Rocketman (2019)

rocketman poster

I’m not particularly a fan of Elton John, so this might not have been the most obvious choice of movies for me. Indeed, if you are a fan then the movie experience probably held a lot less surprise, but I got to learn about Reggie Dwight the child prodigy (able to play something on the piano when he’s literally just heard it – wow! And, so jealous!), the problems behind the rise to super stardom, and the unexpected marriage…!

The basic story isn’t too dissimilar to Bohemian Rhapsody (2018), with humble beginnings leading to stardom set against a host of personal problems. However, the rest is very different. Rocketman takes a more fantastical approach, with moments of outright musical – as in, big spontaneous song and dance routines in the street – as well as dream-like moments that conjure some of the drugged-out highs (and lows). It also has a huge plus in that Elton John is still alive and was quite happy to have a ‘warts and all’ approach. “I’ve been a c*** since 1974” he/the character says at one point, and the movie doesn’t try to shy away from showing some of that. Drugs, sex addiction, shopping binges, bulimia – the movie makes the musicality and professional success seem oh so easy, but everything else very much not.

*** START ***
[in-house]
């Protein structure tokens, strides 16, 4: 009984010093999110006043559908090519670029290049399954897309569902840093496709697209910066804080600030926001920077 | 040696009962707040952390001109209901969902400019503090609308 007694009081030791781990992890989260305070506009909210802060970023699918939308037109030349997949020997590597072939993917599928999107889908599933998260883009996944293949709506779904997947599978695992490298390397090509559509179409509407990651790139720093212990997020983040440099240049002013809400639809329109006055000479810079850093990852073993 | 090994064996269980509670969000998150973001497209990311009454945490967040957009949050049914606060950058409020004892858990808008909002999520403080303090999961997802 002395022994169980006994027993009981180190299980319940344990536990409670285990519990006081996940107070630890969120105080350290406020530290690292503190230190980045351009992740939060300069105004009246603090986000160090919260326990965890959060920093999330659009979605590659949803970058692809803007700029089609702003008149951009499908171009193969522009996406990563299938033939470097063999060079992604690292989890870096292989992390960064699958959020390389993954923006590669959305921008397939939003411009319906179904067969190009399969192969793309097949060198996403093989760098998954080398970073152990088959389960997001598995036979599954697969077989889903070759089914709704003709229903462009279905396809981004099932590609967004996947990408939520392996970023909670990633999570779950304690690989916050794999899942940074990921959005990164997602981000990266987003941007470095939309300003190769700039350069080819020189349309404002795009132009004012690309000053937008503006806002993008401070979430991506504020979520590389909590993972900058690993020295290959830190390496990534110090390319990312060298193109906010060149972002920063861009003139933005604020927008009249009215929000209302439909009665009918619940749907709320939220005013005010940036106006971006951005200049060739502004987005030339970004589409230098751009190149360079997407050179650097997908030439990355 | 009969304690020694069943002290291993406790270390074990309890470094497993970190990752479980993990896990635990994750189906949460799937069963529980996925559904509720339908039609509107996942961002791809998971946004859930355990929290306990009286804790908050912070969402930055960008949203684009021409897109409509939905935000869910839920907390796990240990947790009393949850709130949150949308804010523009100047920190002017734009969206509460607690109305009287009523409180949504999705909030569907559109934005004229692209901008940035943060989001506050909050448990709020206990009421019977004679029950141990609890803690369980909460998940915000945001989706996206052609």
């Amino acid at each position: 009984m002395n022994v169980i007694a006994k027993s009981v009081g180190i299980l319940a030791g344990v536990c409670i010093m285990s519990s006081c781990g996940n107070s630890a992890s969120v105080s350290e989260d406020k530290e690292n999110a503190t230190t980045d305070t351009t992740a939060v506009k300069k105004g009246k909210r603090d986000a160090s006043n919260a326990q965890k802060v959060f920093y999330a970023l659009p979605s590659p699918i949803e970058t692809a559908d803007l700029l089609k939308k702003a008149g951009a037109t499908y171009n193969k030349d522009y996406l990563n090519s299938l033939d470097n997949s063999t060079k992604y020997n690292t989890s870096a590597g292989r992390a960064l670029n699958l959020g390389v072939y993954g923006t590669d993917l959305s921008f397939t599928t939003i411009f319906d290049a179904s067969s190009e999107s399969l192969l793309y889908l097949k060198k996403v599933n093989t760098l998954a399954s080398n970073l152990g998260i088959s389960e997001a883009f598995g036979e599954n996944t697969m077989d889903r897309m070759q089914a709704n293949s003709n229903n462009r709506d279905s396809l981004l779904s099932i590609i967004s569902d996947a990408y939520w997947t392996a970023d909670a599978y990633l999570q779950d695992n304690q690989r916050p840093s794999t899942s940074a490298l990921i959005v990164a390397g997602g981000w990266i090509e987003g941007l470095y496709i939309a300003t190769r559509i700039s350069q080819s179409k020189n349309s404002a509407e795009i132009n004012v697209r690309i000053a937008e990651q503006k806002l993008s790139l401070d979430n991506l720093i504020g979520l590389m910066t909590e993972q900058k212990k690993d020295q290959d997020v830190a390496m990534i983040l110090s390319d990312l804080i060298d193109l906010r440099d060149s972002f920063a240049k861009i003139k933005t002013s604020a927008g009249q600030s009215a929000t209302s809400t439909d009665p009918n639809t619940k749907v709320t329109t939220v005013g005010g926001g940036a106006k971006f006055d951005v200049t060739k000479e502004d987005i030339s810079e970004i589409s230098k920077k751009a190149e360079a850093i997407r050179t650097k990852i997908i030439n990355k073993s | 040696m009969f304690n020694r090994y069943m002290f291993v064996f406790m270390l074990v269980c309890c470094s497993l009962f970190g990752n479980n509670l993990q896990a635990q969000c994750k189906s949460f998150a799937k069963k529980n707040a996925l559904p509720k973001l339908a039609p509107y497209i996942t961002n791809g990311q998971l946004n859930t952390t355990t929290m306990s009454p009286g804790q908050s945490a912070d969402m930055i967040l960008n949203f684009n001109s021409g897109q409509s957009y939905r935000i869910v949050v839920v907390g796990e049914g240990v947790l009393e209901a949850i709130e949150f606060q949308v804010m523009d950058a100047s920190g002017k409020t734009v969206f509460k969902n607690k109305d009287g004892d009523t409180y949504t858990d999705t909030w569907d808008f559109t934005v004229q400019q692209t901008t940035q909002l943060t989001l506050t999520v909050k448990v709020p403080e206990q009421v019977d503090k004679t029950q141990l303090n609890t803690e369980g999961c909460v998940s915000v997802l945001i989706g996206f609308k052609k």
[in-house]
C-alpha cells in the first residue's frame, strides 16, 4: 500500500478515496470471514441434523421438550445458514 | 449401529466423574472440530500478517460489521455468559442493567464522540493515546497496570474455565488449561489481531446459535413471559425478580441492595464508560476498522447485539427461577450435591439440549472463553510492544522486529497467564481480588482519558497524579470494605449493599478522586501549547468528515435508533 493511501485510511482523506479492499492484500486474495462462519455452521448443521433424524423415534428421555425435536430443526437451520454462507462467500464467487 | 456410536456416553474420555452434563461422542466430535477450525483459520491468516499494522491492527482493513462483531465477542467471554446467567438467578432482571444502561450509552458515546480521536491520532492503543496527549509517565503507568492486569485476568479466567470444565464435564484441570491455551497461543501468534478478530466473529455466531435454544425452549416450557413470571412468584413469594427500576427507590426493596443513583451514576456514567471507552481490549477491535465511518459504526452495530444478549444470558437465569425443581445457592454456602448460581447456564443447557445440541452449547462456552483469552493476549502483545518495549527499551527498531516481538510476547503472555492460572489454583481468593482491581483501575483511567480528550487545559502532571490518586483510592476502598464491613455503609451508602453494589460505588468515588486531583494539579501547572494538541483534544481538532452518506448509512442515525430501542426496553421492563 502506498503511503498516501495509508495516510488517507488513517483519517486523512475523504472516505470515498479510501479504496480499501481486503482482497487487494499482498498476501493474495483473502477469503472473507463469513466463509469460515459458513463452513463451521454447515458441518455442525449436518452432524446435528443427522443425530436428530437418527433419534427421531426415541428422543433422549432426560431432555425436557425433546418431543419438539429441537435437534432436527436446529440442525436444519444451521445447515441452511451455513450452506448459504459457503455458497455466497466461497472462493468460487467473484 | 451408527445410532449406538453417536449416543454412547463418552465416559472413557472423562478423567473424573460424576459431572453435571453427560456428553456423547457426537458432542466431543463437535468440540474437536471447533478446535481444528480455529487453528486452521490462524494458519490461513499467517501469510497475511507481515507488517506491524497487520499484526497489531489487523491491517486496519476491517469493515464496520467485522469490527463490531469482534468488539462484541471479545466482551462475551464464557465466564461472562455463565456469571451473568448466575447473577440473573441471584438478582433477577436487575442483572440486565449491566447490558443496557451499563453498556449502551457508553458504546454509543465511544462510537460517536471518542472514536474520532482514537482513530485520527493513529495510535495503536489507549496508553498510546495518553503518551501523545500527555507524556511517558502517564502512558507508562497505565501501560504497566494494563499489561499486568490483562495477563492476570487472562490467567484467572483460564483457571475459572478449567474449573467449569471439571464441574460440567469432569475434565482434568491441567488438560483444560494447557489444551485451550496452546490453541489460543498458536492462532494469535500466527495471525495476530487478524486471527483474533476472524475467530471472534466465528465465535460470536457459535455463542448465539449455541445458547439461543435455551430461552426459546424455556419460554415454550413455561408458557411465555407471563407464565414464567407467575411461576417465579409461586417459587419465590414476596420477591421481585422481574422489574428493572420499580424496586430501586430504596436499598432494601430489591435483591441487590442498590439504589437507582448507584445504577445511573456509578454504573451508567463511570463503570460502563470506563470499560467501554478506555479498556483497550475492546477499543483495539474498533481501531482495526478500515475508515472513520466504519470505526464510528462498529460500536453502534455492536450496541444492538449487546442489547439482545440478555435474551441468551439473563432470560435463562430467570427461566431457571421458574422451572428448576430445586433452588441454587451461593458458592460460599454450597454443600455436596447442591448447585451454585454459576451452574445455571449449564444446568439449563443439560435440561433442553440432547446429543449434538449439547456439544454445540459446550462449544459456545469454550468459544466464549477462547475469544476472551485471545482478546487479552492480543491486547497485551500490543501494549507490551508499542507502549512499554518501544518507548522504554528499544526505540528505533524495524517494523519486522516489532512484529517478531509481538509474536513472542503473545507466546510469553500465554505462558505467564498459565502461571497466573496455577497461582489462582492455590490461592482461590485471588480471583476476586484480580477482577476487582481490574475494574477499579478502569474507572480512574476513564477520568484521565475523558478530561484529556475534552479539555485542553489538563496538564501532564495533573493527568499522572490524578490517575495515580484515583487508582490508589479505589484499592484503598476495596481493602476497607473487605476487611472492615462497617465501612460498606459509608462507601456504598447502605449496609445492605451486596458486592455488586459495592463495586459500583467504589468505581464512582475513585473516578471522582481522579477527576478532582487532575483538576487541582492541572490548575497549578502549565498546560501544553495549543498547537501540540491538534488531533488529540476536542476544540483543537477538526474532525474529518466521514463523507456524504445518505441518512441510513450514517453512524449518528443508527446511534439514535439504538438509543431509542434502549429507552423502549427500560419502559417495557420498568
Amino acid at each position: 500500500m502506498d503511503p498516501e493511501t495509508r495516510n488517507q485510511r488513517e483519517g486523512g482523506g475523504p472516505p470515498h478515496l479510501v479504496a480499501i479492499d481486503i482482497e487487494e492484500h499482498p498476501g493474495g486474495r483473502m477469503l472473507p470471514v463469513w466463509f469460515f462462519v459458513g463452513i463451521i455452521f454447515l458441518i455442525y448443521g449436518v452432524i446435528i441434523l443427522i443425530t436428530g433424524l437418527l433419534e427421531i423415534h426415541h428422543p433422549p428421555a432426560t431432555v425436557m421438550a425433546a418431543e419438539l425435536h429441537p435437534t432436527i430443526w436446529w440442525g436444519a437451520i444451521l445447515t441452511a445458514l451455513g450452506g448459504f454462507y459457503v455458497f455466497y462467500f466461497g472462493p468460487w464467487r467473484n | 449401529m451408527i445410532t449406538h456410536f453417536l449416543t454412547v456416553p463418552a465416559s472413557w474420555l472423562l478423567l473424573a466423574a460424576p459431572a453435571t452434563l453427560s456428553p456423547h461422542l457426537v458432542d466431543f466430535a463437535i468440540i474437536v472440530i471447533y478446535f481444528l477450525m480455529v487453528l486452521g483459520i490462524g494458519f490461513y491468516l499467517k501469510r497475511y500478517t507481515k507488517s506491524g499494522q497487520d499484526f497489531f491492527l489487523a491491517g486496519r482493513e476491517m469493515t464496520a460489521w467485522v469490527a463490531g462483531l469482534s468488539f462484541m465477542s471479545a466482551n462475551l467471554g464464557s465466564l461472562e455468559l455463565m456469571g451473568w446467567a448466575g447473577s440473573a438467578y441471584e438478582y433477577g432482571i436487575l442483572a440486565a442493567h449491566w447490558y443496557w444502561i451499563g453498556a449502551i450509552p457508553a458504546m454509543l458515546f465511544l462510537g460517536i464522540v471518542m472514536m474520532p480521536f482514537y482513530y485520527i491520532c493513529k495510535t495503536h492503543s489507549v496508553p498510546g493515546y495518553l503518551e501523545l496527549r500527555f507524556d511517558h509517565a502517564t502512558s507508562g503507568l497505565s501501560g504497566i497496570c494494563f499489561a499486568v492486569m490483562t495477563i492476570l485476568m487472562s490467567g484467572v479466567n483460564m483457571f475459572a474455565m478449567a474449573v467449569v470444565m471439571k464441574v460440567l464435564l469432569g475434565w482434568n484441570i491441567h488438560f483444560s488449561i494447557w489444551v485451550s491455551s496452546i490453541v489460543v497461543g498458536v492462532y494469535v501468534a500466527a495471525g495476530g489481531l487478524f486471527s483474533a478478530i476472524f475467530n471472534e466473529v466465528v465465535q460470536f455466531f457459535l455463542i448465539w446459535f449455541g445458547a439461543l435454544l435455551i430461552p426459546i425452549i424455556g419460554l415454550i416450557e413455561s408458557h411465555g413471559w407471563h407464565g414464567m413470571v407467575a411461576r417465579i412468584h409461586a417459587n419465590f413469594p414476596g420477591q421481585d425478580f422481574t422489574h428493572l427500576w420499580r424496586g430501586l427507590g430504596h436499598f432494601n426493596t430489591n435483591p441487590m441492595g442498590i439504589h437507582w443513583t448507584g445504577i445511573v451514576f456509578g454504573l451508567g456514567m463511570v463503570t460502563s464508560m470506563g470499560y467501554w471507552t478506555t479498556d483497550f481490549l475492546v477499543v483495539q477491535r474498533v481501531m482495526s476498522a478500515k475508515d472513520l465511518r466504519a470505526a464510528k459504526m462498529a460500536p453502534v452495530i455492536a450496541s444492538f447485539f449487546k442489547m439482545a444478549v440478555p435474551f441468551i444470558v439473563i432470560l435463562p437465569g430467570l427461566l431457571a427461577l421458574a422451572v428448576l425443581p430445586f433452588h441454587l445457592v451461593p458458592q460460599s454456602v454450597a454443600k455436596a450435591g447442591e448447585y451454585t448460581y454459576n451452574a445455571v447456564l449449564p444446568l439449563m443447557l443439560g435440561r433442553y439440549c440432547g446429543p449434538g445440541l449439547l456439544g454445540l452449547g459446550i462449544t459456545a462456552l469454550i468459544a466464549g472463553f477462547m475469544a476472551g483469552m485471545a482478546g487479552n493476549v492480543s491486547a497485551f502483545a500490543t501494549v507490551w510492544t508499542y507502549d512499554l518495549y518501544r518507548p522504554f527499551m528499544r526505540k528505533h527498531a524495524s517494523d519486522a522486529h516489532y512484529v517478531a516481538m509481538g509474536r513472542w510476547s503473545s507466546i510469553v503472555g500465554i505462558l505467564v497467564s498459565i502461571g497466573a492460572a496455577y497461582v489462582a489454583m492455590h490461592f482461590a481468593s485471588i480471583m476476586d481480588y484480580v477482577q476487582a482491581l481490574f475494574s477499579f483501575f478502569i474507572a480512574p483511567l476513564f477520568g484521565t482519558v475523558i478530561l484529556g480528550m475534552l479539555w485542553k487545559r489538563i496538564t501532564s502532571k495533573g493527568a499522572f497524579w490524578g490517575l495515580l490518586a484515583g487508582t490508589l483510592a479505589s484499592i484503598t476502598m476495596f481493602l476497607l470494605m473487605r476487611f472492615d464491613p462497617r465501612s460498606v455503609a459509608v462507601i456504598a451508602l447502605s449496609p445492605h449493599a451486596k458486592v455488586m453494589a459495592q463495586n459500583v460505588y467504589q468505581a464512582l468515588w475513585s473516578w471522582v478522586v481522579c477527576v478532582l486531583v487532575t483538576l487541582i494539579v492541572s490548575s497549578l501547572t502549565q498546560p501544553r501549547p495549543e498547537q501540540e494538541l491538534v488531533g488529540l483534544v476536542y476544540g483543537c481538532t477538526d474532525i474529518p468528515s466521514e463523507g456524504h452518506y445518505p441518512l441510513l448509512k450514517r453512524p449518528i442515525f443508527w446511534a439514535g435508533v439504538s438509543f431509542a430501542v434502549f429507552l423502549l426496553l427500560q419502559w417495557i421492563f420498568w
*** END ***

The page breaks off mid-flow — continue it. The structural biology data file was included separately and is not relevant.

Large praise has to go to Taron Egerton in the lead role. Amazingly, he’s doing his own singing – and he isn’t half bad at all! He also manages to do enough to convey an impression of Elton without focusing too much on that to the detriment of the acting. All in all, he absolutely makes this movie work.

There’s not much else to say. The music is excellent, the story involving, and the approach intriguing. Fan of the man or not so much, this is a really great movie biopic. Recommended.

Released: 22nd May 2019
Viewed: 7th June 2019
Running time: 121 minutes
Rated: 15

My rating: 9/10

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Aladdin (2019)

aladdin poster

I’m far from convinced about this plan to turn all the Disney cartoons into live-action movies. Beauty and the Beast (2017) sort of summed things up for me: not as good as the original, why did you bother? I ran screaming at the thought of sitting through Dumbo (2019), and the trailer for Lion King (2019) looks like a car crash, quite frankly. And yet, Aladdin (1992) is one of my favs from the House of Mouse, and so triumph or disaster, I was curious to see what they had done to it.